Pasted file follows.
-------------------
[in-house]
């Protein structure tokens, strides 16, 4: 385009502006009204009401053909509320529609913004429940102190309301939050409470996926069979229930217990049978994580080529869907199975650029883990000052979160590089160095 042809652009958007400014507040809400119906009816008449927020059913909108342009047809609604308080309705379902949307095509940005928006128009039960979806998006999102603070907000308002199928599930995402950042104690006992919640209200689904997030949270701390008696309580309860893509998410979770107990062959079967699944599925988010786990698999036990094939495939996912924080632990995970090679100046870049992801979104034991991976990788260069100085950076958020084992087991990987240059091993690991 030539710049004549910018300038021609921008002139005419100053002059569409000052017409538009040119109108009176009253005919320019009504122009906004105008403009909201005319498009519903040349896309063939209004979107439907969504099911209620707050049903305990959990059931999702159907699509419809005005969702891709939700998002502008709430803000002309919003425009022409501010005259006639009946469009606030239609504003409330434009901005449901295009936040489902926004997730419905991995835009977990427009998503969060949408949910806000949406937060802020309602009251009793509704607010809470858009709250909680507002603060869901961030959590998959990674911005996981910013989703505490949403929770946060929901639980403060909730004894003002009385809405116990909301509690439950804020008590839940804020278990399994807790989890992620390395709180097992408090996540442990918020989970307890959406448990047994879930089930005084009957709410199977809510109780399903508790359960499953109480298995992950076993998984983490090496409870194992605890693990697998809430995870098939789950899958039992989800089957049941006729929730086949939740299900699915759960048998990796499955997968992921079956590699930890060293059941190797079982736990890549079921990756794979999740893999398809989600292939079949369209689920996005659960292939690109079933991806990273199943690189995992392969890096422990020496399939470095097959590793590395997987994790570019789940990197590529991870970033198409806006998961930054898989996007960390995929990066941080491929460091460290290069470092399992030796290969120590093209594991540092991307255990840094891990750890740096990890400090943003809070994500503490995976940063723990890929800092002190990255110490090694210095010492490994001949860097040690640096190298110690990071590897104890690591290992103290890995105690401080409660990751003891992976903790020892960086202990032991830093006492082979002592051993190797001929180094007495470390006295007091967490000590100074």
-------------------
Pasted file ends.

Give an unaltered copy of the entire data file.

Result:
[in-house]
């Protein structure tokens, strides 16, 4: 385009502006009204009401053909509320529609913004429940102190309301939050409470996926069979229930217990049978994580080529869907199975650029883990000052979160590089160095 042809652009958007400014507040809400119906009816008449927020059913909108342009047809609604308080309705379902949307095509940005928006128009039960979806998006999102603070907000308002199928599930995402950042104690006992919640209200689904997030949270701390008696309580309860893509998410979770107990062959079967699944599925988010786990698999036990094939495939996912924080632990995970090679100046870049992801979104034991991976990788260069100085950076958020084992087991990987240059091993690991 030539710049004549910018300038021609921008002139005419100053002059569409000052017409538009040119109108009176009253005919320019009504122009906004105008403009909201005319498009519903040349896309063939209004979107439907969504099911209620707050049903305990959990059931999702159907699509419809005005969702891709939700998002502008709430803000002309919003425009022409501010005259006639009946469009606030239609504003409330434009901005449901295009936040489902926004997730419905991995835009977990427009998503969060949408949910806000949406937060802020309602009251009793509704607010809470858009709250909680507002603060869901961030959590998959990674911005996981910013989703505490949403929770946060929901639980403060909730004894003002009385809405116990909301509690439950804020008590839940804020278990399994807790989890992620390395709180097992408090996540442990918020989970307890959406448990047994879930089930005084009957709410199977809510109780399903508790359960499953109480298995992950076993998984983490090496409870194992605890693990697998809430995870098939789950899958039992989800089957049941006729929730086949939740299900699915759960048998990796499955997968992921079956590699930890060293059941190797079982736990890549079921990756794979999740893999398809989600292939079949369209689920996005659960292939690109079933991806990273199943690189995992392969890096422990020496399939470095097959590793590395997987994790570019789940990197590529991870970033198409806006998961930054898989996007960390995929990066941080491929460091460290290069470092399992030796290969120590093209594991540092991307255990840094891990750890740096990890400090943003809070994500503490995976940063723990890929800092002190990255110490090694210095010492490994001949860097040690640096190298110690990071590897104890690591290992103290890995105690401080409660990751003891992976903790020892960086202990032991830093006492082979002592051993190797001929180094007495470390006295007091967490000590100074």